Step 3: Fuse all the things. Remember I mentioned cutting all the fabric and interfacing? This is where I got to learn more about interfacing and stabilizers. They are roughly the same thing – they get attached to the back of the fabric to provide rigidity. The main difference is that interfacing helps the fabric to keep from fraying after it’s cut. Stabilizers … well, stabilize or stiffen the project. You can think of it as the difference when buying one of the reusable fabric grocery bags that you can roll up into a ball and one of the stand-up reusable grocery bags that you probably use for your heavy products. Those ones are usually stiff due to a vinyl exterior, but the concept should help you visualize the difference.
There’s also sub-categories of these interfaces. There’s fusible and non-fusible (fusible has a thin layer of glue that bonds to the back of the fabric when you apply heat with your iron, the other just gets attached by stitching in). There’s webbing, batting, and light interfacing. I’m not doing a deep-dive on the differences. For this bag, I needed a light-to-medium interfacing (keeps fabric from fraying), fusible batting (exactly like quilt batting except you can iron it on to the fabric instead of using basting spray or pins like I usually do), and a heavy stabilizer to give structure. I used Pelion Deco-Bond which is one of the heaviest interfacing I have. It also happened to be what I had in a drawer. It probably should have been a little more rigid, but I used what I had since the stores are all closed. Fusing layers: 1-2 hrs. At least we get to move on to the sewing!!
The first panel was the most exciting panel to work on (in my opinion) because it highlighted the absolutely adorable Tula Pink skunk fabric I had ordered especially for this project. I LOVE it. It’s the perfect pattern for black-and-white projects. Since it is a Tula fabric, I think no one is surprised that there is still some colour in it, but just little pops that add to the design. I had chosen a mottled coloured fabrics for the piping from my stash. The colours matched perfectly and I think it added to the bag. Husband thinks I should have stuck with a black piping as he thinks it pulled focus a bit. I also took a survey at my UFO club and they told me the coloured piping “made the bag”. Let me know your opinion in the comments! I won’t re-place the piping, but it helps for me to know on future projects that I intend to give/sell.
This panel also introduces a new concept – zipper tape!! There are two options for buying zippers. You can buy lengths from your local fabric store (16”, 22”. 8”, etc.) or you can buy a roll of zipper tape and a handful of zippers to go with it. The advantage to the individual zippers is mostly a range of colour. You can buy zipper tape in many colours, but if you only use them occasionally in your projects, it makes more fiscal sense to buy the individual ones in the colour you need at the time. The advantage to zipper tape is that you get a massive supply of zipper length and don’t need to worry about making a mistake if you cut it too short – you can just cut more! You can also mix-and-match the zipper colours. Since I was using gold rings for the handles, I went with yellow zippers on the black zipper tape. I could have done black zippers to have everything blend in, but it should surprise no one at this point that I would find that too boring to bother with, 😀 The one challenge to zipper tape is that you have to insert the zipper into the zipper teeth. That can be difficult to do. There are lots of hacks online for doing it. My hack was using a very old coat with a broken zipper last winter as my new good coat was stuck at my parents’ house 2 hrs away during a lockdown. I made do with re-zipping the coat each time I got in and out of the car/house/bending down to scoop dog bombs. I got VERY good at threading zippers into the teeth, so doing this part was no challenge. I also got an extra zipper and 20” of tape just in case I made a mistake and needed a second zipper. Smart on me, as I cut the zipper 1” too short on the first pocket. I still have some zipper tape to save and use on a future project!!! Maybe a matching wallet??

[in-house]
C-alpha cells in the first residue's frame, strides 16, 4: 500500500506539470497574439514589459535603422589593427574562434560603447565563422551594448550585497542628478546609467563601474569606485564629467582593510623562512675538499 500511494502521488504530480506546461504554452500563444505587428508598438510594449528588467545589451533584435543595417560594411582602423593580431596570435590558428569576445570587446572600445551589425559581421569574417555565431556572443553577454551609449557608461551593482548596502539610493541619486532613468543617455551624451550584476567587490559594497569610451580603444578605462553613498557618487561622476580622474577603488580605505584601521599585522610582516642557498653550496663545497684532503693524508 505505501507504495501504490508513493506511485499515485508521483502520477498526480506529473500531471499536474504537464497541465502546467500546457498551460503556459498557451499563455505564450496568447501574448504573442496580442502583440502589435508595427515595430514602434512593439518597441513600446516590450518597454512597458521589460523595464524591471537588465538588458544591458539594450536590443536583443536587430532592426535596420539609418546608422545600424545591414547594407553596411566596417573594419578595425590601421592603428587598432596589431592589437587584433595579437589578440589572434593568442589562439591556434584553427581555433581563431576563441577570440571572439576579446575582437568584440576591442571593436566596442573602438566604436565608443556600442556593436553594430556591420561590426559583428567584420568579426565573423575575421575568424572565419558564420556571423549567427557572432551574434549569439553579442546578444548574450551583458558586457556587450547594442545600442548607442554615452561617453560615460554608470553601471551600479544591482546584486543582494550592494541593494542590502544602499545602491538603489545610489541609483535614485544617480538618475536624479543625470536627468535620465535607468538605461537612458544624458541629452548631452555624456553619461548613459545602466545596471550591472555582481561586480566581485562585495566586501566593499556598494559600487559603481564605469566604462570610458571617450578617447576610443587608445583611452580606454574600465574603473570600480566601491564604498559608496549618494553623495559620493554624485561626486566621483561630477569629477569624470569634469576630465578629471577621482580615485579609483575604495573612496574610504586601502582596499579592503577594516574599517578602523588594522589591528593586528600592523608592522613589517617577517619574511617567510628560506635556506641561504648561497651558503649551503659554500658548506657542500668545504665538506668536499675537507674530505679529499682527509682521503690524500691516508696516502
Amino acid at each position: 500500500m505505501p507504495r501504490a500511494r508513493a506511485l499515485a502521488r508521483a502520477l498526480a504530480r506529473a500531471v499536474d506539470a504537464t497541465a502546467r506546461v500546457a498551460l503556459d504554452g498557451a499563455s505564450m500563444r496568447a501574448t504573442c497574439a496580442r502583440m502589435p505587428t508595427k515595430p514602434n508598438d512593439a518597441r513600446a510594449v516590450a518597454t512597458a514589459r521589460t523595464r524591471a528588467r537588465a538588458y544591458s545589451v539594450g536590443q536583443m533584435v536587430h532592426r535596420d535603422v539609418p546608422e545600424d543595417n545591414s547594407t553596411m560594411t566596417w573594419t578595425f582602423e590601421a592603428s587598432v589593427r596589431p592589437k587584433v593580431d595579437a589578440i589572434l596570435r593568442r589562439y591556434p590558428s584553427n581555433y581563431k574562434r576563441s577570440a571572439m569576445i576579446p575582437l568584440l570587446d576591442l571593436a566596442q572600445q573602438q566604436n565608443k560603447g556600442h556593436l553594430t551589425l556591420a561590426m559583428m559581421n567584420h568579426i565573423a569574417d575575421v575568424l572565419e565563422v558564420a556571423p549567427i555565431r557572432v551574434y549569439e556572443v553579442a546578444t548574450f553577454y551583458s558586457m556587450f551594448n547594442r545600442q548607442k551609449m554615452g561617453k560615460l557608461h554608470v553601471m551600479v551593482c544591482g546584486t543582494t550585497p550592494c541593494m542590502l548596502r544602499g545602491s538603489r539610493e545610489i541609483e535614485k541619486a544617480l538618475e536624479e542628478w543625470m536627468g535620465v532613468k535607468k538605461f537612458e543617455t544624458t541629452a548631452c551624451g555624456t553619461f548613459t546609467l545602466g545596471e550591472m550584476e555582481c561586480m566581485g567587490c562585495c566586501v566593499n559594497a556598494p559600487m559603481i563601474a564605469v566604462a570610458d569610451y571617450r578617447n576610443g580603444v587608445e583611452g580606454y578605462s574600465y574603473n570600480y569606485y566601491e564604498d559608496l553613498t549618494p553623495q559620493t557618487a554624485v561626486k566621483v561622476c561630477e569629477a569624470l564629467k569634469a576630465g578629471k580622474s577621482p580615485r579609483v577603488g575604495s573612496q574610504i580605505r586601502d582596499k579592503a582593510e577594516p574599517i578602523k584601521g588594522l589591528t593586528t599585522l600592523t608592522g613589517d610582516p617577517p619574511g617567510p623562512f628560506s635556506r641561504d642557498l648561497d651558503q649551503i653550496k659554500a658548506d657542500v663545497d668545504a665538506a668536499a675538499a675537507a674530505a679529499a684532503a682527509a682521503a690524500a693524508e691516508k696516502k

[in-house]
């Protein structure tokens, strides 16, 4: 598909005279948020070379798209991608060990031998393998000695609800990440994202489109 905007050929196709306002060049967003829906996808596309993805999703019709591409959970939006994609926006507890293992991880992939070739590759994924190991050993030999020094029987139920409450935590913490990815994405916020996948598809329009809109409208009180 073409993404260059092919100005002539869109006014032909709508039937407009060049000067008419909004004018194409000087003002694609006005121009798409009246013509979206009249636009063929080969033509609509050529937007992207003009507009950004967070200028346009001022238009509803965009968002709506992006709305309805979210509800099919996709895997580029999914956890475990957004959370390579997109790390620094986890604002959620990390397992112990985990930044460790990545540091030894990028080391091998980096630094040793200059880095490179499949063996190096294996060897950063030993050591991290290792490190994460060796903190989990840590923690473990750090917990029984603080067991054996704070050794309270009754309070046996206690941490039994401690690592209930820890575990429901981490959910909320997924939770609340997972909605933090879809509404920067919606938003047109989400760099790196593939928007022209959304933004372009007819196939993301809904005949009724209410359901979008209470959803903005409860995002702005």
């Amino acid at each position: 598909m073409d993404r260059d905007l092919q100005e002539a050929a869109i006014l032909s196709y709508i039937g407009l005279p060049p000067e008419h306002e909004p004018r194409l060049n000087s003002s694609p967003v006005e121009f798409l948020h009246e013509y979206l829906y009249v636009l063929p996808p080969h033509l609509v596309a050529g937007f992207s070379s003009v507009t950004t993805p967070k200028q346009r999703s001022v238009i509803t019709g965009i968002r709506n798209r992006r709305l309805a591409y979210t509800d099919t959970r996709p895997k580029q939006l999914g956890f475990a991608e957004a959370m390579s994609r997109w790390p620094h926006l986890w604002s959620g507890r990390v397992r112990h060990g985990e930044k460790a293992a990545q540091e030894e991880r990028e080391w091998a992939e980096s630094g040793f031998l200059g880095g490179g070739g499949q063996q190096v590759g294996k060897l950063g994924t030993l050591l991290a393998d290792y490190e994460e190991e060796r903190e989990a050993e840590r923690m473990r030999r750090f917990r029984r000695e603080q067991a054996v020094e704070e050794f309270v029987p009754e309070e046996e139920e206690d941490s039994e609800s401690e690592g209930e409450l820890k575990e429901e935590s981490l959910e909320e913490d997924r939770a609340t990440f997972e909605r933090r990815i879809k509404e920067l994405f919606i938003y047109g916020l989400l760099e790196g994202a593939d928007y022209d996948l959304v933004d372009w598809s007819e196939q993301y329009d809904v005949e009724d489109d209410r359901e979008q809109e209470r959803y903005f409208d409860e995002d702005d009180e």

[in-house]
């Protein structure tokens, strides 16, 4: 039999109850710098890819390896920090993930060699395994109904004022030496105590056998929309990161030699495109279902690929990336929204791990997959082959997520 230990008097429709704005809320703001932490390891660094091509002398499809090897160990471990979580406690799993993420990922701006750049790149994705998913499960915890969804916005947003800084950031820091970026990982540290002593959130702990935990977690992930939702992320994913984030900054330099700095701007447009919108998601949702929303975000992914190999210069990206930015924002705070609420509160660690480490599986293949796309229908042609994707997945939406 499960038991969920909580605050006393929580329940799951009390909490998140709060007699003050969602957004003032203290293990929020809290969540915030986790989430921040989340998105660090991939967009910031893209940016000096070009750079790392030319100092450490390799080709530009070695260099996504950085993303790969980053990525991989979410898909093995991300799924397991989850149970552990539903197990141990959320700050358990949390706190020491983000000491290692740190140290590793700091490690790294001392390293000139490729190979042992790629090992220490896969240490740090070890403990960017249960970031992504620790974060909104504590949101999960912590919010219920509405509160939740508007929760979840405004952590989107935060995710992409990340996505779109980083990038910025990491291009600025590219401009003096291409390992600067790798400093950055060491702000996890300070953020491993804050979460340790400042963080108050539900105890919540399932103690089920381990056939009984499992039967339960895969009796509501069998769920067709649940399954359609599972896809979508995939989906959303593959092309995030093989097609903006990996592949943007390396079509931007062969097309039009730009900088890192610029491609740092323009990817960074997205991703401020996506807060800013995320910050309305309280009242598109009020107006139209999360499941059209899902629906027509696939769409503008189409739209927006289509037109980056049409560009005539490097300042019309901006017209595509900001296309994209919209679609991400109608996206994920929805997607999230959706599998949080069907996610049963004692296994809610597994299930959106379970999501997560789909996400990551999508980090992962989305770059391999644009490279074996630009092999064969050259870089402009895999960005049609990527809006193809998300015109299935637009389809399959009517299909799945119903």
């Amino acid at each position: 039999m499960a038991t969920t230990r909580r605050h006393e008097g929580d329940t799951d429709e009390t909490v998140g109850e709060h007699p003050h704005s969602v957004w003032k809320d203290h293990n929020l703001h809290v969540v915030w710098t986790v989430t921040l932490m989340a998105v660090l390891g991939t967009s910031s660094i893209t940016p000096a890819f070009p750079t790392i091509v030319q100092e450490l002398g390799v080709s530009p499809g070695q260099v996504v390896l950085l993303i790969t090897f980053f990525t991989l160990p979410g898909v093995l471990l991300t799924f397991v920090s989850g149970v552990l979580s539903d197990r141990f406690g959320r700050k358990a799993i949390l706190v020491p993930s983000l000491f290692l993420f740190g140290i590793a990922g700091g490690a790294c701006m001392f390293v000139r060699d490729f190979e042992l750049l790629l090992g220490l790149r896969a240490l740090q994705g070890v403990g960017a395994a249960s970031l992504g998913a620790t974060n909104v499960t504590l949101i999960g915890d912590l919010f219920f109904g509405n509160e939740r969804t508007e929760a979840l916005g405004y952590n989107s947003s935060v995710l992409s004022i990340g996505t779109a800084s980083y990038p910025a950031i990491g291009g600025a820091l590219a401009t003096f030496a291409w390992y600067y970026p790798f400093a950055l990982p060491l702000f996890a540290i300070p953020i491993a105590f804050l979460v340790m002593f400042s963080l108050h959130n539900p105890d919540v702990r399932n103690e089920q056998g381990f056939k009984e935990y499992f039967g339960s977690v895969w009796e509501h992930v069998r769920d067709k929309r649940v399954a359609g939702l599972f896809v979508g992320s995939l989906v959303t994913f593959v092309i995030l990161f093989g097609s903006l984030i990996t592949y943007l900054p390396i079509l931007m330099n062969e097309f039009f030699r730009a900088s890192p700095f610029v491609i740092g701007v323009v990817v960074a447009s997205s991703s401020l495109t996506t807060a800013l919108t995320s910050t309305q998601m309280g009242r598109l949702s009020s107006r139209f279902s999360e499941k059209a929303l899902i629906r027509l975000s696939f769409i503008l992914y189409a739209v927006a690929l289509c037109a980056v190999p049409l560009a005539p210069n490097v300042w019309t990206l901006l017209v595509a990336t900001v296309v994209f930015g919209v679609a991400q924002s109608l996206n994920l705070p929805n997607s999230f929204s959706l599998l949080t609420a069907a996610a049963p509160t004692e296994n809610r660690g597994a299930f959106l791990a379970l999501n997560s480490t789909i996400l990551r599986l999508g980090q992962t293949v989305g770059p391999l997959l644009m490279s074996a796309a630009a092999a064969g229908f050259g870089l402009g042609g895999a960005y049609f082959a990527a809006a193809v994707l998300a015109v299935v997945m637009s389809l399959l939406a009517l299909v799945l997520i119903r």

The final thing I’ll warble on about regarding the bag is the inner section. I wanted to make this bag big enough for SisterD to transport her laptop in when she starts going back to work after COVID. That requirement dictated the bag pattern I used. I know what model of laptop she has (and her work just issued the new device to her, so she’ll have it for at least 4-5 years), so I could make sure the bag would accommodate the laptop. Issue is, when you put a laptop in a bag, you really do need it to be in a separate section from all your other bag-things or it becomes very hard to fish up, say, your building ID to get into the office. The bag pattern only had one big pocket on the inside, so I included a divider to keep things separate. I also built two fabric pockets into the divider for tucking the power cord & mouse into in an effort to keep the main pocket as clear as possible. This was relatively easy to accomplish. When cutting the liner fabric, I added an extra 1” to the side pieces. I then cut them in half and stitched the divider in between them. One thing I did not do is make the divider go all the way up to the zipper. I feel like this adds too much weight and makes it harder to look for things/get things in/out of the bag, so it’s about 3/4 the hight of the pattern liner. I will be asking my sister to give me feedback on whether this was helpful or if things kept moving between the two sides. It’s a free bag – she can be a guinea pig!